Abdominal symptoms and gallstone disease: an epidemiological investigation

Hepatology. 1989 Jun;9(6):856-60. doi: 10.1002/hep.1840090611.


To date, it has never been established which symptoms are specifically caused by stones in the gallbladder. To examine this issue, the relationship between occurrence of gallstone disease diagnosed by ultrasonography and complaints about abdominal pain and discomfort was assessed in a random sample comprising 4,581 males and females, of whom 3,608 (79%) took part in the investigation. As regards the presence of gallstones, the predictive values of various complaints about pain and discomfort were very low, ranging from zero to 25.0%, whereas for the absence of gallstones the predictive value of no complaints about pain or discomfort was very high, ranging from 93.2 to 94.2%. In subjects with gallstones, the prevalence of upper right quadrantic pain during the last 12 months was equal to that in subjects with a normal gallbladder, whereas in cholecystectomized subjects the prevalence of pain was significantly higher. Pain was not associated with size, number or motility of the stones. It is concluded that in a random population it is difficult to define the symptoms specific for gallstones and thereby to distinguish between symptomatic and asymptomatic gallstones.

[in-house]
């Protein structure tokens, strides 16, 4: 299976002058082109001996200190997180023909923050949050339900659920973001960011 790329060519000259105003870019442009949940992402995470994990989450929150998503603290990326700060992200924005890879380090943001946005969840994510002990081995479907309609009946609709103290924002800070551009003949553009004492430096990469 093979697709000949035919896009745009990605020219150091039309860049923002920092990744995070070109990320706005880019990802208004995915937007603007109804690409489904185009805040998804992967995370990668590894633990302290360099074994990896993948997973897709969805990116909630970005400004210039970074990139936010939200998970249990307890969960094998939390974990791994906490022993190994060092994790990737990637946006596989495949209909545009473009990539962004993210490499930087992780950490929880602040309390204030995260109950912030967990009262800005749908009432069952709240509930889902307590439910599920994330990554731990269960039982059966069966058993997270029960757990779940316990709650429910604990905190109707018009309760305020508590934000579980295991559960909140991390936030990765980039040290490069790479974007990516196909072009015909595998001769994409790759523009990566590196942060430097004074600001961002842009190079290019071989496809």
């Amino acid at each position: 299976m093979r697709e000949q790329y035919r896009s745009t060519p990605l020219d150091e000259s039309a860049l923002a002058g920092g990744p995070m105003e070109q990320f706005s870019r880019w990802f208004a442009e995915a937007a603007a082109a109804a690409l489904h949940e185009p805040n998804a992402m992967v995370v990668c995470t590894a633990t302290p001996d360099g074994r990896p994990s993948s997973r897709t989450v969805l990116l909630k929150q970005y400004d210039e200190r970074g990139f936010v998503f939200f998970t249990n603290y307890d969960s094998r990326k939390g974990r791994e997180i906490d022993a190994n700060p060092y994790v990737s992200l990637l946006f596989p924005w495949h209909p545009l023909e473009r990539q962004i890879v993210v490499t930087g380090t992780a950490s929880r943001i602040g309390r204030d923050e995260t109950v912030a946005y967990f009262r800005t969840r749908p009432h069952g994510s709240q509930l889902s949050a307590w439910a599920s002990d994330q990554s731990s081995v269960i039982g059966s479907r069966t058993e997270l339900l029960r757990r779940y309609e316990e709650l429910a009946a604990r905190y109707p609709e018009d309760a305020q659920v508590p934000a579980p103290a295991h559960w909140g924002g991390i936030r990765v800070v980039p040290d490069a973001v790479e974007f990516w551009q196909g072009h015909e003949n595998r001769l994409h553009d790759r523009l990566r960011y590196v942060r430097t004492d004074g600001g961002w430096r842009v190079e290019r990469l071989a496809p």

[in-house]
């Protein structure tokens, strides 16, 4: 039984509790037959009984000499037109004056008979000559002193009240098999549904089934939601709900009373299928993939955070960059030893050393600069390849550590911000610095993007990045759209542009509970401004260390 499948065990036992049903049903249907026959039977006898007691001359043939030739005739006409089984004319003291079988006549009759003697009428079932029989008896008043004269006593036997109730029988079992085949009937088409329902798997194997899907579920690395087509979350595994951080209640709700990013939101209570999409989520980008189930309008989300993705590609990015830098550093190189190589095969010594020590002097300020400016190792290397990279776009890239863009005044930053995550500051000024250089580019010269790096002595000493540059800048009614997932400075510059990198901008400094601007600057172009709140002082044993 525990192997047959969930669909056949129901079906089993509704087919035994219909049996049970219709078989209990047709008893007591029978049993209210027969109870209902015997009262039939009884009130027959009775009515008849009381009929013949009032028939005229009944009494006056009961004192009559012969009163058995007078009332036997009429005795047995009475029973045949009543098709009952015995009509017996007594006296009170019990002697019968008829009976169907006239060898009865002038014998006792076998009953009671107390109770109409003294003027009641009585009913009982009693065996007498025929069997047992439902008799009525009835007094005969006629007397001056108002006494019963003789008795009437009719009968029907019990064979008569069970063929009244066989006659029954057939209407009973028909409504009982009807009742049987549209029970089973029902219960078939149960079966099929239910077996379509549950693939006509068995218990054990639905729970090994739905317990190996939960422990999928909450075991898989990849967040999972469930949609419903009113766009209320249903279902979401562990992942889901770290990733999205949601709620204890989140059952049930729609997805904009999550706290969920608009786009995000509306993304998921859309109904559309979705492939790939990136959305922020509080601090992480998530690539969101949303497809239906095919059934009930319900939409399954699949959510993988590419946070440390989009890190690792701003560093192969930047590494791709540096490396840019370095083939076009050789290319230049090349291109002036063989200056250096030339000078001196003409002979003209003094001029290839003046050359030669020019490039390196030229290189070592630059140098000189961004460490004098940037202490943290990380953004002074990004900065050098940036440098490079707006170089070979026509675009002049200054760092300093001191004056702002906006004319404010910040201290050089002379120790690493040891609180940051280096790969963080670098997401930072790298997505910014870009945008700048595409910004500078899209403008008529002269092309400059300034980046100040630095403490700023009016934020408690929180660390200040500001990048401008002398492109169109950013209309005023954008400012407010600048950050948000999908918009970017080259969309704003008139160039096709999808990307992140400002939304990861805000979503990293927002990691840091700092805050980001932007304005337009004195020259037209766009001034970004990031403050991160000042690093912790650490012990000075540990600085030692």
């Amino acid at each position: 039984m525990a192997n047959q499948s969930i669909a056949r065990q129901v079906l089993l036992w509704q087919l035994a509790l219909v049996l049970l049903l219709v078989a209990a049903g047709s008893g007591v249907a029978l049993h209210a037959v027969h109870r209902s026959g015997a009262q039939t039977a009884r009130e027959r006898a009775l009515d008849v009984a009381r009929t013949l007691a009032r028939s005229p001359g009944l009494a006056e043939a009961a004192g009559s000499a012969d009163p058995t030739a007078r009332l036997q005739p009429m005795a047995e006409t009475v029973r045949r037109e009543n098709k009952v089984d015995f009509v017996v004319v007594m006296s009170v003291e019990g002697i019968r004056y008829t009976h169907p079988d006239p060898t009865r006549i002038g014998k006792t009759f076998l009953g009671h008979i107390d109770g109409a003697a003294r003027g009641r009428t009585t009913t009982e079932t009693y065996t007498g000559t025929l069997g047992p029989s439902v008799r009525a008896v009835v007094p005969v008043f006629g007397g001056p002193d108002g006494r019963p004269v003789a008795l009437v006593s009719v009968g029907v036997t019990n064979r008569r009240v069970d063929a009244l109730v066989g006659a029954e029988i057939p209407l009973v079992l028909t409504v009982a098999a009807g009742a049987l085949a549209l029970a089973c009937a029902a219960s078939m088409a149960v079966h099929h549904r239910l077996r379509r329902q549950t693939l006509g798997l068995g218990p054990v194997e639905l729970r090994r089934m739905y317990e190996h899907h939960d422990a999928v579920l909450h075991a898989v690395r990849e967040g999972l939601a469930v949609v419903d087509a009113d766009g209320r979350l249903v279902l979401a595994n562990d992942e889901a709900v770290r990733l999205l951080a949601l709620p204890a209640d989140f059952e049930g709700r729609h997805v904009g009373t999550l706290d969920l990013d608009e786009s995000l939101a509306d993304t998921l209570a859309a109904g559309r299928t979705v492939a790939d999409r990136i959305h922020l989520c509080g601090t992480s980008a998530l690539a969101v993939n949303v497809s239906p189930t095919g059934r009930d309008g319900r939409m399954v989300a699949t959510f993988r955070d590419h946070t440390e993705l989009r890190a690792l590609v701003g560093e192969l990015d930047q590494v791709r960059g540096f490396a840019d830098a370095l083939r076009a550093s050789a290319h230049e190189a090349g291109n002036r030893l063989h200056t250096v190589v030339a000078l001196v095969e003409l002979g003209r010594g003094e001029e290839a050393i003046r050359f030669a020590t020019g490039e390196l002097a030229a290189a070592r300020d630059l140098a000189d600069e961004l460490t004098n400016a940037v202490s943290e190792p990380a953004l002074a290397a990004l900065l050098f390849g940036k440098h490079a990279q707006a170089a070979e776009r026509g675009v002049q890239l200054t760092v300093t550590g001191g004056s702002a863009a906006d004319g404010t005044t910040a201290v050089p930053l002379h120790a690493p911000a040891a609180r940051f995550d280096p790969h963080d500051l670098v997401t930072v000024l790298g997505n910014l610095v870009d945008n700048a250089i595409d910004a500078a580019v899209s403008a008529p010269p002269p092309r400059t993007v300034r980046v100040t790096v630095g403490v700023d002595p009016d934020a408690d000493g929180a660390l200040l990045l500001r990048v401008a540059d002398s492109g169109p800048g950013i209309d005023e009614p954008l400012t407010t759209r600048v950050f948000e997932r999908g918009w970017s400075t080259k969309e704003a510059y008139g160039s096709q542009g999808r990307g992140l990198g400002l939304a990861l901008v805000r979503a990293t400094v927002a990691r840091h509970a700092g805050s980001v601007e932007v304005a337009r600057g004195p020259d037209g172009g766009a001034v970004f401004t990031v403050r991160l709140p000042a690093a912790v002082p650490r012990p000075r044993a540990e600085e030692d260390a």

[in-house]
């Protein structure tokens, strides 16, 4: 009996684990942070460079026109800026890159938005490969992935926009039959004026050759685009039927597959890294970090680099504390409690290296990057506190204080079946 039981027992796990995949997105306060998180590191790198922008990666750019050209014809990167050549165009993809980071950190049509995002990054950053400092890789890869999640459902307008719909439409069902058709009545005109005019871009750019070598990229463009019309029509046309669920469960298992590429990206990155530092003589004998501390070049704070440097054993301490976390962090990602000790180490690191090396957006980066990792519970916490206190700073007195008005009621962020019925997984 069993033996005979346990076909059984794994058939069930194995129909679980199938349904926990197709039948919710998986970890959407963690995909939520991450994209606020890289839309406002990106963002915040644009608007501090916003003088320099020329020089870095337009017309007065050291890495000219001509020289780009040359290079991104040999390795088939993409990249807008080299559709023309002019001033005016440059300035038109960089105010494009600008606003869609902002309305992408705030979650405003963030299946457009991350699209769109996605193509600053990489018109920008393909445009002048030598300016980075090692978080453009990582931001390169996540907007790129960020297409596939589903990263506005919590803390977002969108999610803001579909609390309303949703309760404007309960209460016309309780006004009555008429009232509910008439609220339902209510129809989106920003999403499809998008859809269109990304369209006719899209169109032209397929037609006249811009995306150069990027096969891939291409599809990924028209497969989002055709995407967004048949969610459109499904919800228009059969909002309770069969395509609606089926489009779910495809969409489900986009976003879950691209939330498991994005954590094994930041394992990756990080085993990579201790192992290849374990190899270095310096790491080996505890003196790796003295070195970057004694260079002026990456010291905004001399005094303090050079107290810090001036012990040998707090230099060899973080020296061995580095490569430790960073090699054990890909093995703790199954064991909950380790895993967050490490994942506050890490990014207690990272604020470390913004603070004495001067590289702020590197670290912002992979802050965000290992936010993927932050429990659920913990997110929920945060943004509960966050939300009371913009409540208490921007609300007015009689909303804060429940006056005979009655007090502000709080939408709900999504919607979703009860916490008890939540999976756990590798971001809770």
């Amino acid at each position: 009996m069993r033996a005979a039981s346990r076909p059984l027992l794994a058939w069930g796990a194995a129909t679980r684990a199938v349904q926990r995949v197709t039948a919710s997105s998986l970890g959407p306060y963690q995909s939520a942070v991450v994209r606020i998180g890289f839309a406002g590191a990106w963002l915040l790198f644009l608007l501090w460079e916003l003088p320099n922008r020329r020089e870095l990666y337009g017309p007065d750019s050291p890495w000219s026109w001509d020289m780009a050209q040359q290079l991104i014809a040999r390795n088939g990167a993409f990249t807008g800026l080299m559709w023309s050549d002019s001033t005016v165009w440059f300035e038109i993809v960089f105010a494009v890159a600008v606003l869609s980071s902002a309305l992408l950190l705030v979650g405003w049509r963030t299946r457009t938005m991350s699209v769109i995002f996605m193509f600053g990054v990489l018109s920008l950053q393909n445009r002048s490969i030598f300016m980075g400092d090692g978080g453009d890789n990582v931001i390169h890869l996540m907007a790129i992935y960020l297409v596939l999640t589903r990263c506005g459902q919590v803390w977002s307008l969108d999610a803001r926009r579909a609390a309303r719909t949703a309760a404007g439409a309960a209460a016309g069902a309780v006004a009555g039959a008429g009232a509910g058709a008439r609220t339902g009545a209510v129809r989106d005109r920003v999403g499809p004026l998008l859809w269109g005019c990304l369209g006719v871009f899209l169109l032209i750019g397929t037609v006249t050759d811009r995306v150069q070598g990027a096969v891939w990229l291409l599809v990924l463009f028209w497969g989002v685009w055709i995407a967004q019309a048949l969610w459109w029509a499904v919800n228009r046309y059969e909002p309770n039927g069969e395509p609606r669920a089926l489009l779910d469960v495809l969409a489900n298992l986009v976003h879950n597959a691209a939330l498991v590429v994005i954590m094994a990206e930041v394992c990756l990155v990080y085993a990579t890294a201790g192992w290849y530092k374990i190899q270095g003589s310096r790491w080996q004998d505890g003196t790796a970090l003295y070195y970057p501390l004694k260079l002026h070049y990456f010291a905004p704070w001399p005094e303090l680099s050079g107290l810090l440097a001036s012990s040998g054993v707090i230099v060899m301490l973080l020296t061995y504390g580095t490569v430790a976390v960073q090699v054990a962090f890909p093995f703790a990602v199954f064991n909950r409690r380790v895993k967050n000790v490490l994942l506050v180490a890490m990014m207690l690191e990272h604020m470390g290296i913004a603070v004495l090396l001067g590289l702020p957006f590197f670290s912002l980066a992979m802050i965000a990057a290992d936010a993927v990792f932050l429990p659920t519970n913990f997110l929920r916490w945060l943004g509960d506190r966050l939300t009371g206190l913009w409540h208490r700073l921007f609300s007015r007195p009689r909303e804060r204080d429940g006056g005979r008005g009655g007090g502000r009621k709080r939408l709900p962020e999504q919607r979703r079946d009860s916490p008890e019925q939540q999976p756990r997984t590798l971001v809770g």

Publication types

  • Research Support, Non-U.S. Gov't

MeSH terms

  • Abdomen*
  • Adult
  • Cholelithiasis / epidemiology*
  • Cholelithiasis / physiopathology
  • Female
  • Humans
  • Male
  • Middle Aged
  • Pain / epidemiology*
  • Pain / etiology
  • Pain / psychology
  • Predictive Value of Tests
  • Ultrasonography